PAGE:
Broadband Access

To realize broadband's potential to benefit our democracy and connect us to one another, all people in the United States must have equal access and broadband must be made affordable for the most vulnerable. Yet today, 15 percent of American households with school-age children do not have subscriptions to any form of broadband, including one-quarter of Black households (an additional 23 percent of African Americans are “smartphone-only" internet users, meaning they lack traditional home broadband service but do own a smartphone, which is insufficient to attend class, do homework, or apply for a job). The Biden administration, Federal Communications Commission, and Congress must develop and implement plans to increase funding for broadband to expand universal access.

Enhanced, Refundable Child Tax Credits

The United States faces a crisis of child poverty. Seventeen percent of all American children are impoverished — a rate higher than not just peer nations like Canada and the U.K., but Mexico and Russia as well. Currently, more than 50 percent of Black and Latinx children in the U.S. do not qualify for the full benefit, compared to 23 percent of white children, and nearly one in five Black children do not receive any credit at all.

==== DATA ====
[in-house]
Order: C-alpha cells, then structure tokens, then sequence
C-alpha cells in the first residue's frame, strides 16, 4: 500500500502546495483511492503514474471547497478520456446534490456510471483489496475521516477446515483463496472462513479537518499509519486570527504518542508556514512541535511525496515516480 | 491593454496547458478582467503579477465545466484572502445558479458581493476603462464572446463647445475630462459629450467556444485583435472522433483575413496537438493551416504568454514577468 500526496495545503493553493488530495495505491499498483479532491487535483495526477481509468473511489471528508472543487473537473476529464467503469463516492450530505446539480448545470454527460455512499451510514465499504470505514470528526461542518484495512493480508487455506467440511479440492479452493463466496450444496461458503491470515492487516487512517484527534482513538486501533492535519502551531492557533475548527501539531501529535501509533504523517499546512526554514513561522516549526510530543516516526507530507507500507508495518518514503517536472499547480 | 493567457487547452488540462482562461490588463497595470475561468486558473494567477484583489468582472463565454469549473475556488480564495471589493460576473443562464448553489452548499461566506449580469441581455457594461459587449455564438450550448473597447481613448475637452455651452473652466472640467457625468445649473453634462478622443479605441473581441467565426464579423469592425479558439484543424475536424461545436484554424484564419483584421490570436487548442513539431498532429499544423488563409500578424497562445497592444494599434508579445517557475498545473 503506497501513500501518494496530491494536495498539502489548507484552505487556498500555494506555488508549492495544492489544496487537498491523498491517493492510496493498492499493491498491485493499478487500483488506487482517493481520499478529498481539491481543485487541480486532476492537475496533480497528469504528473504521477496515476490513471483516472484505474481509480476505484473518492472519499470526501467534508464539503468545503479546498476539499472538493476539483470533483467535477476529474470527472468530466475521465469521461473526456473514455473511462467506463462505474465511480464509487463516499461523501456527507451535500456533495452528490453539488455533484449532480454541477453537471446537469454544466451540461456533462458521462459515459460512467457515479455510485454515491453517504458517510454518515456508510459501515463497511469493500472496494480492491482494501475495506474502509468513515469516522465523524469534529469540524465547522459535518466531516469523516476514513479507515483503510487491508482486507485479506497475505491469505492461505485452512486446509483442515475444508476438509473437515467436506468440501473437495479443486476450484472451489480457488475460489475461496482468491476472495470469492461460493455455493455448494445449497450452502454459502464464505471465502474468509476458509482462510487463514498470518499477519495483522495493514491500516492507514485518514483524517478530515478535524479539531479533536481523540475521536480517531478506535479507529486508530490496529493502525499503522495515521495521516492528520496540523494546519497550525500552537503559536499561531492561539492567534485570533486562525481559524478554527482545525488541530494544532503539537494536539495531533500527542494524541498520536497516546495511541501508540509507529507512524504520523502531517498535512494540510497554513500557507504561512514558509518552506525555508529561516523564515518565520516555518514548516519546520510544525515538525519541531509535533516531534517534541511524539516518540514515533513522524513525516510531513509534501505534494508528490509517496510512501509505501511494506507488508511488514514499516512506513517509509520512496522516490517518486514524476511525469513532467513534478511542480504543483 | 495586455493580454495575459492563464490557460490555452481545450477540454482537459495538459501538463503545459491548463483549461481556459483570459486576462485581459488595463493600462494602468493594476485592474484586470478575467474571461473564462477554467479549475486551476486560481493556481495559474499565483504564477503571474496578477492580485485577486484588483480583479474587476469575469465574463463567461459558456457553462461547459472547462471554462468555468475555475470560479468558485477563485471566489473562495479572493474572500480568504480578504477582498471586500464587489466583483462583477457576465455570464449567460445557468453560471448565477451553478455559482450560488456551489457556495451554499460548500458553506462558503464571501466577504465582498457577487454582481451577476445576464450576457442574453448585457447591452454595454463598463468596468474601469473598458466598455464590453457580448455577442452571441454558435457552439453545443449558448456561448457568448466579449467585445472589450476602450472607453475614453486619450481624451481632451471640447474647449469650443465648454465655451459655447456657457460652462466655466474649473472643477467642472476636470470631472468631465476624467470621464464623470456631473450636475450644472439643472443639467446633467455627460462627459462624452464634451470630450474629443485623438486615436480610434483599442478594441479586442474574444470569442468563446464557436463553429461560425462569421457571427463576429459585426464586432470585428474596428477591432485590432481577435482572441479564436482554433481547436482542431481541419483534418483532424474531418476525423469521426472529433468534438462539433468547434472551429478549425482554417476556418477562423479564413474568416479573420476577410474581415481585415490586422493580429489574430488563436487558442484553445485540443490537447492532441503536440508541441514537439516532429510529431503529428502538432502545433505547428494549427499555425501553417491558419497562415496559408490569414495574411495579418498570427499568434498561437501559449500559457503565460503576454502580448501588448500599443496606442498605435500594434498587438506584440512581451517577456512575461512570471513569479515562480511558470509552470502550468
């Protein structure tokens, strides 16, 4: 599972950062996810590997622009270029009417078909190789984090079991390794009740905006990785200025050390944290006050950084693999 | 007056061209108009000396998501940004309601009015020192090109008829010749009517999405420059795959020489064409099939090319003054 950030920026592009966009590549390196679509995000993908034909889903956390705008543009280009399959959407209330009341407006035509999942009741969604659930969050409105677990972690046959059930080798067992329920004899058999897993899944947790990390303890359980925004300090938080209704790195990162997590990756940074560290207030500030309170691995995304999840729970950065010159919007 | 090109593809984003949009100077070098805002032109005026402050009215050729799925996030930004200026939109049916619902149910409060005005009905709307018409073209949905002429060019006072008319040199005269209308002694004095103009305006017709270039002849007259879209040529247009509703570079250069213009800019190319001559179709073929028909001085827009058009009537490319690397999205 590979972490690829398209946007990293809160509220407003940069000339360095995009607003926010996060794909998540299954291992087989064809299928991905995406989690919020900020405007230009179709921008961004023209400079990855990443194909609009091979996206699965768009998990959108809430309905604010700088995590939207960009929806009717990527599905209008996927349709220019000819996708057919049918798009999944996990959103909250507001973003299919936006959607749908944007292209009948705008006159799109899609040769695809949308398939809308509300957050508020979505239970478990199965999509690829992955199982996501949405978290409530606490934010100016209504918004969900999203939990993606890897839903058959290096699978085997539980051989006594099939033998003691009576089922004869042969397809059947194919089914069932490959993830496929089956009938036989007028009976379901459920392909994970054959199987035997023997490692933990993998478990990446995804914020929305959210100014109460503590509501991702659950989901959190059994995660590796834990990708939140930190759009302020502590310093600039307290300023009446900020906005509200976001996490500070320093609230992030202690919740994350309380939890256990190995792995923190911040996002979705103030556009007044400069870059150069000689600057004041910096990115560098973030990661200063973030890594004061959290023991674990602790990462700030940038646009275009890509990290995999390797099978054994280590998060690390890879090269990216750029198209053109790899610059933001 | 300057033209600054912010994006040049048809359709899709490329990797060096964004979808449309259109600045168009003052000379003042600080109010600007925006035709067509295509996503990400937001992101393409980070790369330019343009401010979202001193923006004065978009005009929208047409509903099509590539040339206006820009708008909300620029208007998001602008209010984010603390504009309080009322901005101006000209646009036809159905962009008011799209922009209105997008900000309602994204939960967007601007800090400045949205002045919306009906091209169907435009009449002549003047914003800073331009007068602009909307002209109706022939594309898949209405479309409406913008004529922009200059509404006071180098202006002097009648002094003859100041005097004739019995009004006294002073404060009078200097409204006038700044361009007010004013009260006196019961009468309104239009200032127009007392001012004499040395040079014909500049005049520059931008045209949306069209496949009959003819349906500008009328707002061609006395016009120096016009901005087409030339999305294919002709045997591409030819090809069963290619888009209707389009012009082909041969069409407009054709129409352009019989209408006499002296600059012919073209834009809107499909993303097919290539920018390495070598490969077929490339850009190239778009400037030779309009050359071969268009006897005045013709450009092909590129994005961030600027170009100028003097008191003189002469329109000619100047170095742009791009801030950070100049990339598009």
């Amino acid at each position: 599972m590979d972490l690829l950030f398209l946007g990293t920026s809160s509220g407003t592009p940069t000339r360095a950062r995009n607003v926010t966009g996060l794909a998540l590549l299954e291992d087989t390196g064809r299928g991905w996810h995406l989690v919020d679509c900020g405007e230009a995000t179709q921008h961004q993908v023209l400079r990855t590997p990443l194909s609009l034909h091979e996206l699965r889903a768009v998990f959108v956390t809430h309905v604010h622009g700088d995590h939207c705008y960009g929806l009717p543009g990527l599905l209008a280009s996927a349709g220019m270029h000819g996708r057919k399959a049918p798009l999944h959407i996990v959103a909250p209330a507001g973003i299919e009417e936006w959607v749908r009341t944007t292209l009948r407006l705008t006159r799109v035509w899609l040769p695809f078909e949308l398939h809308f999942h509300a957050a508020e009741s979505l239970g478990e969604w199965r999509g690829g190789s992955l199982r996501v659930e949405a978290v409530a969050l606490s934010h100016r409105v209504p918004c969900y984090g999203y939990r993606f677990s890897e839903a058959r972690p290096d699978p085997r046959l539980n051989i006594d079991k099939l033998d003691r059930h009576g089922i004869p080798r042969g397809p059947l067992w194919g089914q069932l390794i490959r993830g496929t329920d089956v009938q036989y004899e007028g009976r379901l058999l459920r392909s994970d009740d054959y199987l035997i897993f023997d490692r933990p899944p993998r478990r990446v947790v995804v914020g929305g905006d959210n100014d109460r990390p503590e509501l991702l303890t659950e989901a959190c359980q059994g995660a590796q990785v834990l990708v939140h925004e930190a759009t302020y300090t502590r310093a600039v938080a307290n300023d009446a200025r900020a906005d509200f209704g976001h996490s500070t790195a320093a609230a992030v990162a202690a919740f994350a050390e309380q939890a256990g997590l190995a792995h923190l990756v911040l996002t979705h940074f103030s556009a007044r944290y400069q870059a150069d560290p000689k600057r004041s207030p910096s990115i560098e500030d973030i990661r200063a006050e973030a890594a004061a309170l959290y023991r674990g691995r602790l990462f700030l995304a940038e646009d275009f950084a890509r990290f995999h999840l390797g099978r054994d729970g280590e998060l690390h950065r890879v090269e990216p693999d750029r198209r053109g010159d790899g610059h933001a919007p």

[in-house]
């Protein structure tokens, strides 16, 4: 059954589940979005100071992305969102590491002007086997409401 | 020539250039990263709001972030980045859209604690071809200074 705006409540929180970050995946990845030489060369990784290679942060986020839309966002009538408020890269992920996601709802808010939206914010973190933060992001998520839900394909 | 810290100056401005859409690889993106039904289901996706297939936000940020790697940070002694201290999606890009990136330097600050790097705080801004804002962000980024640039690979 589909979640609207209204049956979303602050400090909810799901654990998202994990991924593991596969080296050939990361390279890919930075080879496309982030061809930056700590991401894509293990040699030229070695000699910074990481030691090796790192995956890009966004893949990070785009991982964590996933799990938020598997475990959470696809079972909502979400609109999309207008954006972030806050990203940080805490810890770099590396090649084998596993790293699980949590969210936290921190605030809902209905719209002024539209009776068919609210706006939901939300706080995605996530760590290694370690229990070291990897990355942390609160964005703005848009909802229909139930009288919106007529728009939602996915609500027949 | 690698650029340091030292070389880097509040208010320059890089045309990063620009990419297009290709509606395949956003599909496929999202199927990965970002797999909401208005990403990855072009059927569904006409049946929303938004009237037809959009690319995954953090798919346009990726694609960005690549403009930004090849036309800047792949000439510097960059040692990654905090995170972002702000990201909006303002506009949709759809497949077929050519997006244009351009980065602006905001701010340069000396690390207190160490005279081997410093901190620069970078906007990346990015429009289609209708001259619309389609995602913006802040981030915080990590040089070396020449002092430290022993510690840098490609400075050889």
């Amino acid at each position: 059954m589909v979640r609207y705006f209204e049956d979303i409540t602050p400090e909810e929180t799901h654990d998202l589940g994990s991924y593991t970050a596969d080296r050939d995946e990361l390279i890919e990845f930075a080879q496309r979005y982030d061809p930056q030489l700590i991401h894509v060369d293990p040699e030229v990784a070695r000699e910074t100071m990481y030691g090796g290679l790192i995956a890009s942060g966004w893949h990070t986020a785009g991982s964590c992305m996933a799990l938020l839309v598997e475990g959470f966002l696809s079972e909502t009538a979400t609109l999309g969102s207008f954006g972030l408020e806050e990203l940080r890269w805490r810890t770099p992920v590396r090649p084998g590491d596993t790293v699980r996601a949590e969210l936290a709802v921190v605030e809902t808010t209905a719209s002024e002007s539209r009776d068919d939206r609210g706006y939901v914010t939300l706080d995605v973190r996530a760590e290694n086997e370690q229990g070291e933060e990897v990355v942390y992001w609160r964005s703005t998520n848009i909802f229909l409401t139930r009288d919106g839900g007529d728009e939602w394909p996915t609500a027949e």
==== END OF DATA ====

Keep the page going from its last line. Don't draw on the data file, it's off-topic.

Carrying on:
To combat this crisis, President Biden and Congress should enhance the child tax credit and make it fully refundable. If we enhance the child tax credit, we can cut child poverty by 40 percent and instantly lift over 50 percent of Black children out of poverty.

Reparations

We cannot repair harms that we have not fully diagnosed. We must commit to a thorough examination of the impact of the legacy of chattel slavery on racial inequality today. In 2021, Congress must pass H.R. 40, which would establish a commission to study reparations and make recommendations for Black Americans.

The Long View